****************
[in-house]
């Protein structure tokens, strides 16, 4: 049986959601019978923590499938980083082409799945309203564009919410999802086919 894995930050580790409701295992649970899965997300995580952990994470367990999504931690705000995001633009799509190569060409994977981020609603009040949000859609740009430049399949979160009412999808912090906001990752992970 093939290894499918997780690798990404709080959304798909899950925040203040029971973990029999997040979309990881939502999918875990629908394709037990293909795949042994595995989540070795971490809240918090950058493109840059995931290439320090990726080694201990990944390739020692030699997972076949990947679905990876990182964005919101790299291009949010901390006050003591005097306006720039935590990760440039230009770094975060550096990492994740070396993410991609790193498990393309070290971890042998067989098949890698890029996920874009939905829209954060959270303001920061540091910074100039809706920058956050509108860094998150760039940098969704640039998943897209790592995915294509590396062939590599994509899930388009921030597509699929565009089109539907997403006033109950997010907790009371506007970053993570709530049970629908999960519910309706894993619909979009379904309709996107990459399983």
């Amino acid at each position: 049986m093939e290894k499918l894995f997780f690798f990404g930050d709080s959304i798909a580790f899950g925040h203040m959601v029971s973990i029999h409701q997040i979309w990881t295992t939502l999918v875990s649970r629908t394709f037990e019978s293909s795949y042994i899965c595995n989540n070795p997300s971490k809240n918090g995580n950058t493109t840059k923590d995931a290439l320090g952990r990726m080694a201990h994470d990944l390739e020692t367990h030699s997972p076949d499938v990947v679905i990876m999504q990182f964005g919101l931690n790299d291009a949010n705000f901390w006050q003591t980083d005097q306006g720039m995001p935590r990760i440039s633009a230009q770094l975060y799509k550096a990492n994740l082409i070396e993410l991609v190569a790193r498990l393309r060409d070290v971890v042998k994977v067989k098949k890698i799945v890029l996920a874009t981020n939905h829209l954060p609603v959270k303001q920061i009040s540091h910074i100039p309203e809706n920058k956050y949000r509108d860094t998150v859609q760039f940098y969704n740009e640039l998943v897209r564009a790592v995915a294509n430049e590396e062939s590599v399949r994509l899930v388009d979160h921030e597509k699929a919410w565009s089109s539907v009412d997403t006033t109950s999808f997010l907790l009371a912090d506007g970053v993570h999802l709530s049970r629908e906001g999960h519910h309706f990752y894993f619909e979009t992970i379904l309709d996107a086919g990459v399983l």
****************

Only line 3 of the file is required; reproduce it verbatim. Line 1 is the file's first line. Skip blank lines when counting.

């Amino acid at each position: 049986m093939e290894k499918l894995f997780f690798f990404g930050d709080s959304i798909a580790f899950g925040h203040m959601v029971s973990i029999h409701q997040i979309w990881t295992t939502l999918v875990s649970r629908t394709f037990e019978s293909s795949y042994i899965c595995n989540n070795p997300s971490k809240n918090g995580n950058t493109t840059k923590d995931a290439l320090g952990r990726m080694a201990h994470d990944l390739e020692t367990h030699s997972p076949d499938v990947v679905i990876m999504q990182f964005g919101l931690n790299d291009a949010n705000f901390w006050q003591t980083d005097q306006g720039m995001p935590r990760i440039s633009a230009q770094l975060y799509k550096a990492n994740l082409i070396e993410l991609v190569a790193r498990l393309r060409d070290v971890v042998k994977v067989k098949k890698i799945v890029l996920a874009t981020n939905h829209l954060p609603v959270k303001q920061i009040s540091h910074i100039p309203e809706n920058k956050y949000r509108d860094t998150v859609q760039f940098y969704n740009e640039l998943v897209r564009a790592v995915a294509n430049e590396e062939s590599v399949r994509l899930v388009d979160h921030e597509k699929a919410w565009s089109s539907v009412d997403t006033t109950s999808f997010l907790l009371a912090d506007g970053v993570h999802l709530s049970r629908e906001g999960h519910h309706f990752y894993f619909e979009t992970i379904l309709d996107a086919g990459v399983l």